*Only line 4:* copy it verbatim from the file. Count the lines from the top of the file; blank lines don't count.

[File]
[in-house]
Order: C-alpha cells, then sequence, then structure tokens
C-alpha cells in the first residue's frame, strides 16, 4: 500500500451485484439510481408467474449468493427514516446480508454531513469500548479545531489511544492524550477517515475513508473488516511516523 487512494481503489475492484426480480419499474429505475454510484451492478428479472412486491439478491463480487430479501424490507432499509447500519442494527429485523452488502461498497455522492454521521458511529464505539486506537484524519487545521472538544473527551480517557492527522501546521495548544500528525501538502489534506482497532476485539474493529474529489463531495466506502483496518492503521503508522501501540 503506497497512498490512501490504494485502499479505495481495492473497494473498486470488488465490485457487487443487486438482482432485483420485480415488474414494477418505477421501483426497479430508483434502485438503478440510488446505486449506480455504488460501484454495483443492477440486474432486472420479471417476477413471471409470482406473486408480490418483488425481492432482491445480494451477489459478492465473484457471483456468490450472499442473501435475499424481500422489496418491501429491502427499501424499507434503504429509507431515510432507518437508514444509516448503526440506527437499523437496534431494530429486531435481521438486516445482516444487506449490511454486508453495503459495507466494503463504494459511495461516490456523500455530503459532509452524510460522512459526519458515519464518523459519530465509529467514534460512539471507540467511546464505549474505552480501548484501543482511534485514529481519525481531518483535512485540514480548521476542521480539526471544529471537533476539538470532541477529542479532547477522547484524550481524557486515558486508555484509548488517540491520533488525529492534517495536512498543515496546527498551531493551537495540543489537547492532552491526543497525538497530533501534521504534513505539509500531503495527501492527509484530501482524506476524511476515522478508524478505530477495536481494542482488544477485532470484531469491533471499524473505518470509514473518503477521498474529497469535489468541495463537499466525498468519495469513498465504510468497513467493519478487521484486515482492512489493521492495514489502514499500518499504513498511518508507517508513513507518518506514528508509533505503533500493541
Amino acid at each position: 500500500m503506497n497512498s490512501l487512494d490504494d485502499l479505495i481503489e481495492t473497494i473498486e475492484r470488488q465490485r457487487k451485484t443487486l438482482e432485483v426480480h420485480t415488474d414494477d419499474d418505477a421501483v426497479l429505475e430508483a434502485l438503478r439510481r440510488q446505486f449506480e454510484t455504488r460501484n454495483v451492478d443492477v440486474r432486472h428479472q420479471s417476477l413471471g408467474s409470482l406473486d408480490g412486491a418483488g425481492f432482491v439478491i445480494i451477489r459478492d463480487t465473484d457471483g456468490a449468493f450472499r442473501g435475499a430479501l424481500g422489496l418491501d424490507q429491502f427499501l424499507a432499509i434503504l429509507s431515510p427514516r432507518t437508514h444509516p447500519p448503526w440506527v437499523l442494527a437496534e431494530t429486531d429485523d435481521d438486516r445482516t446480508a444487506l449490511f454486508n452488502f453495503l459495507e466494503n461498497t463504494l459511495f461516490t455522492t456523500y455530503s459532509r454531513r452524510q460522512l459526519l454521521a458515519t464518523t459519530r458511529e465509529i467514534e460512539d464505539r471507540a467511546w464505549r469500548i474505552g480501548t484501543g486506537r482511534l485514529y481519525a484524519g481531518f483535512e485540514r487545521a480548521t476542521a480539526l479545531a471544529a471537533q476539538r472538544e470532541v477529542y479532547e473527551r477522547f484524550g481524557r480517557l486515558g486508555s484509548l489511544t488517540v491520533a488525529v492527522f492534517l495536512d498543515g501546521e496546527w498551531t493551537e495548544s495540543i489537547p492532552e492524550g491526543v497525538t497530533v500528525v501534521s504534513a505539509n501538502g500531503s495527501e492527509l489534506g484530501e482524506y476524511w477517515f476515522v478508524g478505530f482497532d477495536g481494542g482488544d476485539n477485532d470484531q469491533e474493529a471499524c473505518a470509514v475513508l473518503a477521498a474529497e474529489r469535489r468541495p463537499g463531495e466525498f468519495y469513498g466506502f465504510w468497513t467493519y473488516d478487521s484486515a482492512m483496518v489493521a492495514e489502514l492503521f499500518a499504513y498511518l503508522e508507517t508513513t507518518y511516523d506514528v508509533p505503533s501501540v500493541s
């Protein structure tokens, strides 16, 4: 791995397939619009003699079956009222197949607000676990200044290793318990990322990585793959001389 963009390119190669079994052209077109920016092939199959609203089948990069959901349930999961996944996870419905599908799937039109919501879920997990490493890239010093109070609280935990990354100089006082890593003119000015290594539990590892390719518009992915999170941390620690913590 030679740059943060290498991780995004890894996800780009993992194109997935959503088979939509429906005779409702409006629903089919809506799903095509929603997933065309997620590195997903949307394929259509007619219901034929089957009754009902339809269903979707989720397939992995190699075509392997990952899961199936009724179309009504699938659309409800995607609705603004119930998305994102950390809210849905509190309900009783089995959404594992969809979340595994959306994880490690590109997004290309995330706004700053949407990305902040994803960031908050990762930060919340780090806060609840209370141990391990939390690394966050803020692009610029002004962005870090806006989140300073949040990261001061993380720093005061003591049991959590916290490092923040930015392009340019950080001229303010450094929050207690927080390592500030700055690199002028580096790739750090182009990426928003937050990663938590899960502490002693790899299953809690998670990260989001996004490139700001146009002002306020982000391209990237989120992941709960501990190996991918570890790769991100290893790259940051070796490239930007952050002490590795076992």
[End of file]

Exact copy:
Amino acid at each position: 500500500m503506497n497512498s490512501l487512494d490504494d485502499l479505495i481503489e481495492t473497494i473498486e475492484r470488488q465490485r457487487k451485484t443487486l438482482e432485483v426480480h420485480t415488474d414494477d419499474d418505477a421501483v426497479l429505475e430508483a434502485l438503478r439510481r440510488q446505486f449506480e454510484t455504488r460501484n454495483v451492478d443492477v440486474r432486472h428479472q420479471s417476477l413471471g408467474s409470482l406473486d408480490g412486491a418483488g425481492f432482491v439478491i445480494i451477489r459478492d463480487t465473484d457471483g456468490a449468493f450472499r442473501g435475499a430479501l424481500g422489496l418491501d424490507q429491502f427499501l424499507a432499509i434503504l429509507s431515510p427514516r432507518t437508514h444509516p447500519p448503526w440506527v437499523l442494527a437496534e431494530t429486531d429485523d435481521d438486516r445482516t446480508a444487506l449490511f454486508n452488502f453495503l459495507e466494503n461498497t463504494l459511495f461516490t455522492t456523500y455530503s459532509r454531513r452524510q460522512l459526519l454521521a458515519t464518523t459519530r458511529e465509529i467514534e460512539d464505539r471507540a467511546w464505549r469500548i474505552g480501548t484501543g486506537r482511534l485514529y481519525a484524519g481531518f483535512e485540514r487545521a480548521t476542521a480539526l479545531a471544529a471537533q476539538r472538544e470532541v477529542y479532547e473527551r477522547f484524550g481524557r480517557l486515558g486508555s484509548l489511544t488517540v491520533a488525529v492527522f492534517l495536512d498543515g501546521e496546527w498551531t493551537e495548544s495540543i489537547p492532552e492524550g491526543v497525538t497530533v500528525v501534521s504534513a505539509n501538502g500531503s495527501e492527509l489534506g484530501e482524506y476524511w477517515f476515522v478508524g478505530f482497532d477495536g481494542g482488544d476485539n477485532d470484531q469491533e474493529a471499524c473505518a470509514v475513508l473518503a477521498a474529497e474529489r469535489r468541495p463537499g463531495e466525498f468519495y469513498g466506502f465504510w468497513t467493519y473488516d478487521s484486515a482492512m483496518v489493521a492495514e489502514l492503521f499500518a499504513y498511518l503508522e508507517t508513513t507518518y511516523d506514528v508509533p505503533s501501540v500493541s